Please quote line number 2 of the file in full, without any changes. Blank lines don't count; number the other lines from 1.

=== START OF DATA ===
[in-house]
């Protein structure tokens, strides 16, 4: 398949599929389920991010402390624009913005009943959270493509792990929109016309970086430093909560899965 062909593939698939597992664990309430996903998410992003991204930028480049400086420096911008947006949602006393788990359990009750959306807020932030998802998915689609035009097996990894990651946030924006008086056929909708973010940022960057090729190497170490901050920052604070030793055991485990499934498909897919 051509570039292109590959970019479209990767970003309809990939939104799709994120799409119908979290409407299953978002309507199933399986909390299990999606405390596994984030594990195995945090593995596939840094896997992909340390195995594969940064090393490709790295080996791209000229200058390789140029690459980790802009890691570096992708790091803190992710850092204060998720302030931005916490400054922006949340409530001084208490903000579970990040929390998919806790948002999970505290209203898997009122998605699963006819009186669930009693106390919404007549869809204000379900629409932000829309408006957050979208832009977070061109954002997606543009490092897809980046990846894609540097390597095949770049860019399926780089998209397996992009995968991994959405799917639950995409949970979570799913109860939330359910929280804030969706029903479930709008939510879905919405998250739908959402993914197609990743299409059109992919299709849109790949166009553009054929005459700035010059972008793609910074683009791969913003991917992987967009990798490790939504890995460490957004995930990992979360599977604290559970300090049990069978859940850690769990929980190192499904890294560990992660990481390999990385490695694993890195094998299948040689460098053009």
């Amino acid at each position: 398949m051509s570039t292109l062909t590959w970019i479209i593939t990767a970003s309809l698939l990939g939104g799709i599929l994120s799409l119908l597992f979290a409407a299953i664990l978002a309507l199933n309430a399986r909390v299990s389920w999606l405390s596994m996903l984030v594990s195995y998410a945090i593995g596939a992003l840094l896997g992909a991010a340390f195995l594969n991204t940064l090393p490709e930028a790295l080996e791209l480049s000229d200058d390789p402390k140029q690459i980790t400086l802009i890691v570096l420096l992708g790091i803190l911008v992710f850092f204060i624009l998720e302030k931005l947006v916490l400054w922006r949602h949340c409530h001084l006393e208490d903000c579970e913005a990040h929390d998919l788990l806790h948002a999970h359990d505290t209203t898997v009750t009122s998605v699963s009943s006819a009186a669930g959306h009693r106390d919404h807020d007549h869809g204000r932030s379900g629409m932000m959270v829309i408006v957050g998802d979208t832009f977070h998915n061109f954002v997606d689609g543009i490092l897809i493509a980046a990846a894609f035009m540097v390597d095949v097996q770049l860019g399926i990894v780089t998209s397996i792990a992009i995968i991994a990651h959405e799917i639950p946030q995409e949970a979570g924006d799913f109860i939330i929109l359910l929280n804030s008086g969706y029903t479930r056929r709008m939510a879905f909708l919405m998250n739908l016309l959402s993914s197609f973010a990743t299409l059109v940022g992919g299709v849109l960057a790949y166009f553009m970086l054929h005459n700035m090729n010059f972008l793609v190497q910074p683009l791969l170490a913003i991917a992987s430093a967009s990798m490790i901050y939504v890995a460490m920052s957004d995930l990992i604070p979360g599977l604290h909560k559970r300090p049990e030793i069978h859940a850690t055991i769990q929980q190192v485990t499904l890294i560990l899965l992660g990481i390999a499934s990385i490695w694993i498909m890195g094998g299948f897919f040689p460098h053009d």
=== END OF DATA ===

């Protein structure tokens, strides 16, 4: 398949599929389920991010402390624009913005009943959270493509792990929109016309970086430093909560899965 062909593939698939597992664990309430996903998410992003991204930028480049400086420096911008947006949602006393788990359990009750959306807020932030998802998915689609035009097996990894990651946030924006008086056929909708973010940022960057090729190497170490901050920052604070030793055991485990499934498909897919 051509570039292109590959970019479209990767970003309809990939939104799709994120799409119908979290409407299953978002309507199933399986909390299990999606405390596994984030594990195995945090593995596939840094896997992909340390195995594969940064090393490709790295080996791209000229200058390789140029690459980790802009890691570096992708790091803190992710850092204060998720302030931005916490400054922006949340409530001084208490903000579970990040929390998919806790948002999970505290209203898997009122998605699963006819009186669930009693106390919404007549869809204000379900629409932000829309408006957050979208832009977070061109954002997606543009490092897809980046990846894609540097390597095949770049860019399926780089998209397996992009995968991994959405799917639950995409949970979570799913109860939330359910929280804030969706029903479930709008939510879905919405998250739908959402993914197609990743299409059109992919299709849109790949166009553009054929005459700035010059972008793609910074683009791969913003991917992987967009990798490790939504890995460490957004995930990992979360599977604290559970300090049990069978859940850690769990929980190192499904890294560990992660990481390999990385490695694993890195094998299948040689460098053009």